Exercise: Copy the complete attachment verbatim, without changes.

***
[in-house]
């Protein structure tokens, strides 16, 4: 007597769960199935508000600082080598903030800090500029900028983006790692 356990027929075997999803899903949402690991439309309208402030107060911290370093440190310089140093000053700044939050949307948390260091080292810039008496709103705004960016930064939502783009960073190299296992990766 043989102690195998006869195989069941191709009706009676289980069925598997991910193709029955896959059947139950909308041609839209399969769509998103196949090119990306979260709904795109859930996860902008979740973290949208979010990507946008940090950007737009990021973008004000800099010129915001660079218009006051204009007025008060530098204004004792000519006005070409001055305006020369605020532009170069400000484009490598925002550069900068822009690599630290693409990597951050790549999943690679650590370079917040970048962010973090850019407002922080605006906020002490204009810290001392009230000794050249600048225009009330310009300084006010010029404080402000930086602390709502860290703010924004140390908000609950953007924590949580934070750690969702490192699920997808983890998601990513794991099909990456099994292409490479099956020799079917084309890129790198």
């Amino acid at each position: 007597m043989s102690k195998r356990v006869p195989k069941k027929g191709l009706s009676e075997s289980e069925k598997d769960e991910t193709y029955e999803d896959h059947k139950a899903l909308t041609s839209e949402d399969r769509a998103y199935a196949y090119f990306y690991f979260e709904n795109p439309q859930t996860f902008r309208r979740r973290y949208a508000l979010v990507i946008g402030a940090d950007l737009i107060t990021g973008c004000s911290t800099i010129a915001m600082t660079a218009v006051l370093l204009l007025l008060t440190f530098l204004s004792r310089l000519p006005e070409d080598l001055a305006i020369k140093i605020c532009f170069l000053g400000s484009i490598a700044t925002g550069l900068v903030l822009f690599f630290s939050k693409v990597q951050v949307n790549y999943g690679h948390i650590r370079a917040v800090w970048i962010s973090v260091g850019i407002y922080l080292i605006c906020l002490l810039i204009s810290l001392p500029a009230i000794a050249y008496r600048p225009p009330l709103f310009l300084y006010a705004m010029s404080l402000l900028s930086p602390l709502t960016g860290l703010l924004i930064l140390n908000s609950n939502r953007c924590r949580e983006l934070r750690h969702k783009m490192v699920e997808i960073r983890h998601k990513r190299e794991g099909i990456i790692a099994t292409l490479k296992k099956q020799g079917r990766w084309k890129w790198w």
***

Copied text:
[in-house]
């Protein structure tokens, strides 16, 4: 007597769960199935508000600082080598903030800090500029900028983006790692 356990027929075997999803899903949402690991439309309208402030107060911290370093440190310089140093000053700044939050949307948390260091080292810039008496709103705004960016930064939502783009960073190299296992990766 043989102690195998006869195989069941191709009706009676289980069925598997991910193709029955896959059947139950909308041609839209399969769509998103196949090119990306979260709904795109859930996860902008979740973290949208979010990507946008940090950007737009990021973008004000800099010129915001660079218009006051204009007025008060530098204004004792000519006005070409001055305006020369605020532009170069400000484009490598925002550069900068822009690599630290693409990597951050790549999943690679650590370079917040970048962010973090850019407002922080605006906020002490204009810290001392009230000794050249600048225009009330310009300084006010010029404080402000930086602390709502860290703010924004140390908000609950953007924590949580934070750690969702490192699920997808983890998601990513794991099909990456099994292409490479099956020799079917084309890129790198």
């Amino acid at each position: 007597m043989s102690k195998r356990v006869p195989k069941k027929g191709l009706s009676e075997s289980e069925k598997d769960e991910t193709y029955e999803d896959h059947k139950a899903l909308t041609s839209e949402d399969r769509a998103y199935a196949y090119f990306y690991f979260e709904n795109p439309q859930t996860f902008r309208r979740r973290y949208a508000l979010v990507i946008g402030a940090d950007l737009i107060t990021g973008c004000s911290t800099i010129a915001m600082t660079a218009v006051l370093l204009l007025l008060t440190f530098l204004s004792r310089l000519p006005e070409d080598l001055a305006i020369k140093i605020c532009f170069l000053g400000s484009i490598a700044t925002g550069l900068v903030l822009f690599f630290s939050k693409v990597q951050v949307n790549y999943g690679h948390i650590r370079a917040v800090w970048i962010s973090v260091g850019i407002y922080l080292i605006c906020l002490l810039i204009s810290l001392p500029a009230i000794a050249y008496r600048p225009p009330l709103f310009l300084y006010a705004m010029s404080l402000l900028s930086p602390l709502t960016g860290l703010l924004i930064l140390n908000s609950n939502r953007c924590r949580e983006l934070r750690h969702k783009m490192v699920e997808i960073r983890h998601k990513r190299e794991g099909i990456i790692a099994t292409l490479k296992k099956q020799g079917r990766w084309k890129w790198w």